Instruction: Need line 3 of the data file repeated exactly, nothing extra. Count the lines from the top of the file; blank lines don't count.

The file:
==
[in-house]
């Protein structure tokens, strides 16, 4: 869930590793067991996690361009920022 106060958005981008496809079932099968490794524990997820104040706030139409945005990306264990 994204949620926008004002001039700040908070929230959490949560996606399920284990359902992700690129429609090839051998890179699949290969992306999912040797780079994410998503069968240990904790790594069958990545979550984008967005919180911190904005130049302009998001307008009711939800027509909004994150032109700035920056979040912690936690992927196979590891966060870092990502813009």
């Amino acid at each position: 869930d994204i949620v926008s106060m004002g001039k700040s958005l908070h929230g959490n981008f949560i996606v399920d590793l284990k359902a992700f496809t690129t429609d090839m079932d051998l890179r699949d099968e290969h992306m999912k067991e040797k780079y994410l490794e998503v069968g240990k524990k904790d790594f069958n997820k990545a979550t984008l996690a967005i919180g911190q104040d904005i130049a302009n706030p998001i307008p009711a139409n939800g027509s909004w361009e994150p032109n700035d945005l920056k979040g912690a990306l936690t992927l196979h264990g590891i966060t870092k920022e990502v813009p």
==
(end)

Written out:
């Amino acid at each position: 869930d994204i949620v926008s106060m004002g001039k700040s958005l908070h929230g959490n981008f949560i996606v399920d590793l284990k359902a992700f496809t690129t429609d090839m079932d051998l890179r699949d099968e290969h992306m999912k067991e040797k780079y994410l490794e998503v069968g240990k524990k904790d790594f069958n997820k990545a979550t984008l996690a967005i919180g911190q104040d904005i130049a302009n706030p998001i307008p009711a139409n939800g027509s909004w361009e994150p032109n700035d945005l920056k979040g912690a990306l936690t992927l196979h264990g590891i966060t870092k920022e990502v813009p």